South Sudan is the world’s youngest nation, having come into existence on 9 July 2011. The state emerged from decades of civil war with Khartoum, which ended in 2005 when the Comprehensive Peace Agreement was signed. But with time, despair began to replace hope as Africa’s newest nation has slowly disintegrated. With citizens losing faith in the government, the nation is more divided than ever before.Read More
Month: July 2014
Since 1948, Israel has fought seven regional wars, has had to deal with two intifadas (with the possibility of a third) as well as three localised conflicts in and around Gaza after abandoning the territory in 2005. While Israel has a right to defend itself, it also has a responsibility to understand why a significant portion of the Palestinian population is prepared to endure unspeakable suffering to obtain what it feels is just.Read More
Boko Haram’s activities have been escalating steadily in Nigeria; the abduction of over 200 schoolgirls in Borno earlier this year being the most recent indicator of the group’s growing threat to Nigeria’s political stability. Indeed, the group is viewed by many experts as a direct challenge the state’s corrupt nature and its general inability to address the expanding economic North-South disparity within Nigeria.Read More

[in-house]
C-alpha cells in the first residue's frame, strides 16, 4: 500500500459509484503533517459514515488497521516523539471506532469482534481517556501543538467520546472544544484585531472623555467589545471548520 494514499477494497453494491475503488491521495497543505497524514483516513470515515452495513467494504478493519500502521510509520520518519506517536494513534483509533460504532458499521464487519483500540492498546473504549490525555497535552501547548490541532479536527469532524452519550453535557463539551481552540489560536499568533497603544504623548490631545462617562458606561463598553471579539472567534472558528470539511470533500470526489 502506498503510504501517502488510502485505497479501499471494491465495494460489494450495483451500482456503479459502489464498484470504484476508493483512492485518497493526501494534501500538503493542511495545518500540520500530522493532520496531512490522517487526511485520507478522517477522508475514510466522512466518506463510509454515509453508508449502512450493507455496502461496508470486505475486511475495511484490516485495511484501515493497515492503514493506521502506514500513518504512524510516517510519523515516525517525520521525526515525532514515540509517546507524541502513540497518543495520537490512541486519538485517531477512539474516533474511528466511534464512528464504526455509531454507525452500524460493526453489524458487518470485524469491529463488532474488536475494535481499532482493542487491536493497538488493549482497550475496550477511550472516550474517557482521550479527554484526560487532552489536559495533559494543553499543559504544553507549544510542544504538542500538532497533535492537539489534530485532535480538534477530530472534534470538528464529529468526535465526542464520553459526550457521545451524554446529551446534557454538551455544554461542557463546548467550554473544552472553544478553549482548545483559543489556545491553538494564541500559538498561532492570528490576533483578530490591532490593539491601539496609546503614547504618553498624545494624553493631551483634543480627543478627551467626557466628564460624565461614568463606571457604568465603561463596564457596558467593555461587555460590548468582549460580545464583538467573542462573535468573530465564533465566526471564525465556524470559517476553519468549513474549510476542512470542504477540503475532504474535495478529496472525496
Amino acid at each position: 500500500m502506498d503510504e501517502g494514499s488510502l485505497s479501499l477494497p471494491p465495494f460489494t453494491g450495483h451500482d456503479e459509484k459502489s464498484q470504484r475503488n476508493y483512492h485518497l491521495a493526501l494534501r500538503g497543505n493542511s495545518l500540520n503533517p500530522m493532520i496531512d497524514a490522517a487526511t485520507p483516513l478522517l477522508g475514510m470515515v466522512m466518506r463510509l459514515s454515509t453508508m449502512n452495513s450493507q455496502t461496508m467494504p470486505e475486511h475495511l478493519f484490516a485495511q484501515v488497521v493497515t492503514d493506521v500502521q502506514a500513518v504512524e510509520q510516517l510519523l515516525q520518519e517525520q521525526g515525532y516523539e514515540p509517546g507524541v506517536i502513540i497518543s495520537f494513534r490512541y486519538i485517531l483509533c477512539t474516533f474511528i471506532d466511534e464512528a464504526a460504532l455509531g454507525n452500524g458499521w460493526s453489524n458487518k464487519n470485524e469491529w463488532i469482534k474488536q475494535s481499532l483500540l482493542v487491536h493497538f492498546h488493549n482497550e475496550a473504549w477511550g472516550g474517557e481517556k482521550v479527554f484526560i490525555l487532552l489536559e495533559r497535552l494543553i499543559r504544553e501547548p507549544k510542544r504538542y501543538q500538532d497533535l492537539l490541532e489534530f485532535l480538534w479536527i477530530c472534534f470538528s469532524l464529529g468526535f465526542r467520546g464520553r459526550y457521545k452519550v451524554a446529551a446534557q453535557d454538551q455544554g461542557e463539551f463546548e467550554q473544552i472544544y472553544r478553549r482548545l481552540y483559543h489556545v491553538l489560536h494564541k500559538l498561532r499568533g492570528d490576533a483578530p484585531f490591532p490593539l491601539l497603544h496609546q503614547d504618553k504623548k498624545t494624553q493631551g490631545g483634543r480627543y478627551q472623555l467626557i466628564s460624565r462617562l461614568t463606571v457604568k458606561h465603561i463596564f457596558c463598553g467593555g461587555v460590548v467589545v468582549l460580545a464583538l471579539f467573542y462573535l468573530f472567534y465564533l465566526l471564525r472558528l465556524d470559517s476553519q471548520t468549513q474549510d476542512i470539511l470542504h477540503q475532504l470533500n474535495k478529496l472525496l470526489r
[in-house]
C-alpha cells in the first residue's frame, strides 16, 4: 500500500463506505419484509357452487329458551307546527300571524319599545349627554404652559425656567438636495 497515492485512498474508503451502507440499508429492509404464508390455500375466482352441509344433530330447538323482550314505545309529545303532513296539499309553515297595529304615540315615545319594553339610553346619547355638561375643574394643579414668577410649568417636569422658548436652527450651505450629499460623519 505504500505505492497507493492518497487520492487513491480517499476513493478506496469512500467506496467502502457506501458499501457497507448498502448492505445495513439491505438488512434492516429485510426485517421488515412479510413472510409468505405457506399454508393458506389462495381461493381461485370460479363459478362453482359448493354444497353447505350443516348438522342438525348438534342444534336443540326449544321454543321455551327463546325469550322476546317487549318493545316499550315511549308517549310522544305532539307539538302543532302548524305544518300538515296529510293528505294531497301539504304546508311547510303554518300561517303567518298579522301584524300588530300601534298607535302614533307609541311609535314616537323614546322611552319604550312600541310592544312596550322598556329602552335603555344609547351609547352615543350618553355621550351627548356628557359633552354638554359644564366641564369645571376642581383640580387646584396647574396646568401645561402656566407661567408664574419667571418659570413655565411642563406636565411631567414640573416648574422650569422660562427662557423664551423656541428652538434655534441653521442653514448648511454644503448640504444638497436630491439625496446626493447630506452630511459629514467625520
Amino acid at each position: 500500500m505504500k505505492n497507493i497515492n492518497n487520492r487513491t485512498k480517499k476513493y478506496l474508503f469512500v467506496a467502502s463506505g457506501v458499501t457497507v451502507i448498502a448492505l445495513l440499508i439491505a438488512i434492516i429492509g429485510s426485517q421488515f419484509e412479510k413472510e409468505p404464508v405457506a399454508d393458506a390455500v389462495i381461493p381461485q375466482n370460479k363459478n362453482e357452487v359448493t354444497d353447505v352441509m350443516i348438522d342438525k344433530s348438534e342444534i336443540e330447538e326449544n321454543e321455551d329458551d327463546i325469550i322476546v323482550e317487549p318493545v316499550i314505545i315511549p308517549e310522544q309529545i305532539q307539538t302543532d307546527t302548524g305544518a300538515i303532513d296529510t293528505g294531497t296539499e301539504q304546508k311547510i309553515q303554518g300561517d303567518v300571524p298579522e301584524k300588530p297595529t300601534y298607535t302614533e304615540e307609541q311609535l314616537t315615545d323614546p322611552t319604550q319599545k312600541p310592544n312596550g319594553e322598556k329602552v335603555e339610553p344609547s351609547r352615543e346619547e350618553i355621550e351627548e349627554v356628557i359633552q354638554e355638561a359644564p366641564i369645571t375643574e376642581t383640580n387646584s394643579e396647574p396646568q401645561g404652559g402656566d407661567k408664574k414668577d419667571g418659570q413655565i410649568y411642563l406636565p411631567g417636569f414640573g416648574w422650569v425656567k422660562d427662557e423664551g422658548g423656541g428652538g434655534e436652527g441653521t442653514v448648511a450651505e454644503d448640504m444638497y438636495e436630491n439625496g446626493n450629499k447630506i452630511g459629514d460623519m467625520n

Is the UN’s Force Intervention Brigade, which famously routed the M23 rebels in the eastern Democratic Republic of Congo last year, now snatching defeat from the jaws of a complete victory against all disruptive forces in the region? This is what many analysts fear after a controversial decision by regional leaders in Luanda earlier this month gave the other most troublesome armed group in the region six months to surrender and disarm.Read More
During the demonstrations that led to the fall of former Presidents Hosni Mubarak (2011) and Mohammad Mursi (2013), a majority called for the intervention of the army to their side. Today, their quest for a national solution encouraged them to choose a member of the military, Field Marshal Abdelfattah al-Sisi, to head the Egyptian state. The popular backing of the army can only grow when Egypt faces serious security challenges, whether externally or internally.Read More
The pace with which the Islamic State in Iraq and al-Shām (ISIS) was able to seize territory in Iraq since June 2014 has been mindboggling. What has been a stunning military success for the foreign mujahedeen of ISIS, can only be described as a humiliating defeat for Iraq’s security sector and points to a breakdown in the security sector reform (SSR) efforts in Iraq.Read More
Balkanization has been frequently invoked to describe or predict the fragmentation of geopolitical regions beyond the scope of the Balkans. Recently, there have been forecasts of the impending Balkanization of Nigeria. Throughout 2013, the Islamist extremist group Boko Haram successfully carried out a slew of bombings and mass murders throughout Nigeria, inciting fear amongst the population and exacerbating ethnic and religious tensions.Read More